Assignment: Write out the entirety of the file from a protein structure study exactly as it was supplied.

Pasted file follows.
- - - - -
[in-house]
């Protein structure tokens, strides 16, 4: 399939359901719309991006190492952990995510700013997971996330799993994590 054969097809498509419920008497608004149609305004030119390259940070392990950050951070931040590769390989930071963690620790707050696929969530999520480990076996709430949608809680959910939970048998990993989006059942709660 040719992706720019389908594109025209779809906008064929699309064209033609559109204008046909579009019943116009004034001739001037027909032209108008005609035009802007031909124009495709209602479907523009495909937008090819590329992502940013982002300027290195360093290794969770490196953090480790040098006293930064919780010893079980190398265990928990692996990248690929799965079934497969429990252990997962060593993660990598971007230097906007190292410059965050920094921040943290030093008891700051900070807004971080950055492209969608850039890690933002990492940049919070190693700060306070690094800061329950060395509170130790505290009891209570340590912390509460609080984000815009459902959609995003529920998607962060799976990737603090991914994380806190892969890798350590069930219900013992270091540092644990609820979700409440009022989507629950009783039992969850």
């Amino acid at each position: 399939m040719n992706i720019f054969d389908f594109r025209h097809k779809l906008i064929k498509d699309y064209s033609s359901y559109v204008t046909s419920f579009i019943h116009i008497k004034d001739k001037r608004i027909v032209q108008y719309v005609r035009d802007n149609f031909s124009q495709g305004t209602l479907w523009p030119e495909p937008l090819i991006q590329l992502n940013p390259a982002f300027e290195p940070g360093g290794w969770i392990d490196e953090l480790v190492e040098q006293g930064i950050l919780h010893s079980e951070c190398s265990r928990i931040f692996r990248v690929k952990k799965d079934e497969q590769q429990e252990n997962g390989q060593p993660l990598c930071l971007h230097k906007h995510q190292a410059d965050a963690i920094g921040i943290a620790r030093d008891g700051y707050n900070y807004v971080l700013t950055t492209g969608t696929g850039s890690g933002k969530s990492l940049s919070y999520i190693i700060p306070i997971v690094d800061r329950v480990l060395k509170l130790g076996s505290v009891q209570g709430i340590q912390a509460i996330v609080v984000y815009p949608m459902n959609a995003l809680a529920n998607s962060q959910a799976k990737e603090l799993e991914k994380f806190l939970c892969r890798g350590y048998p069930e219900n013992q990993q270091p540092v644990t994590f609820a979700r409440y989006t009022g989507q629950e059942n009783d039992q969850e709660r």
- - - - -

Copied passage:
[in-house]
């Protein structure tokens, strides 16, 4: 399939359901719309991006190492952990995510700013997971996330799993994590 054969097809498509419920008497608004149609305004030119390259940070392990950050951070931040590769390989930071963690620790707050696929969530999520480990076996709430949608809680959910939970048998990993989006059942709660 040719992706720019389908594109025209779809906008064929699309064209033609559109204008046909579009019943116009004034001739001037027909032209108008005609035009802007031909124009495709209602479907523009495909937008090819590329992502940013982002300027290195360093290794969770490196953090480790040098006293930064919780010893079980190398265990928990692996990248690929799965079934497969429990252990997962060593993660990598971007230097906007190292410059965050920094921040943290030093008891700051900070807004971080950055492209969608850039890690933002990492940049919070190693700060306070690094800061329950060395509170130790505290009891209570340590912390509460609080984000815009459902959609995003529920998607962060799976990737603090991914994380806190892969890798350590069930219900013992270091540092644990609820979700409440009022989507629950009783039992969850």
């Amino acid at each position: 399939m040719n992706i720019f054969d389908f594109r025209h097809k779809l906008i064929k498509d699309y064209s033609s359901y559109v204008t046909s419920f579009i019943h116009i008497k004034d001739k001037r608004i027909v032209q108008y719309v005609r035009d802007n149609f031909s124009q495709g305004t209602l479907w523009p030119e495909p937008l090819i991006q590329l992502n940013p390259a982002f300027e290195p940070g360093g290794w969770i392990d490196e953090l480790v190492e040098q006293g930064i950050l919780h010893s079980e951070c190398s265990r928990i931040f692996r990248v690929k952990k799965d079934e497969q590769q429990e252990n997962g390989q060593p993660l990598c930071l971007h230097k906007h995510q190292a410059d965050a963690i920094g921040i943290a620790r030093d008891g700051y707050n900070y807004v971080l700013t950055t492209g969608t696929g850039s890690g933002k969530s990492l940049s919070y999520i190693i700060p306070i997971v690094d800061r329950v480990l060395k509170l130790g076996s505290v009891q209570g709430i340590q912390a509460i996330v609080v984000y815009p949608m459902n959609a995003l809680a529920n998607s962060q959910a799976k990737e603090l799993e991914k994380f806190l939970c892969r890798g350590y048998p069930e219900n013992q990993q270091p540092v644990t994590f609820a979700r409440y989006t009022g989507q629950e059942n009783d039992q969850e709660r």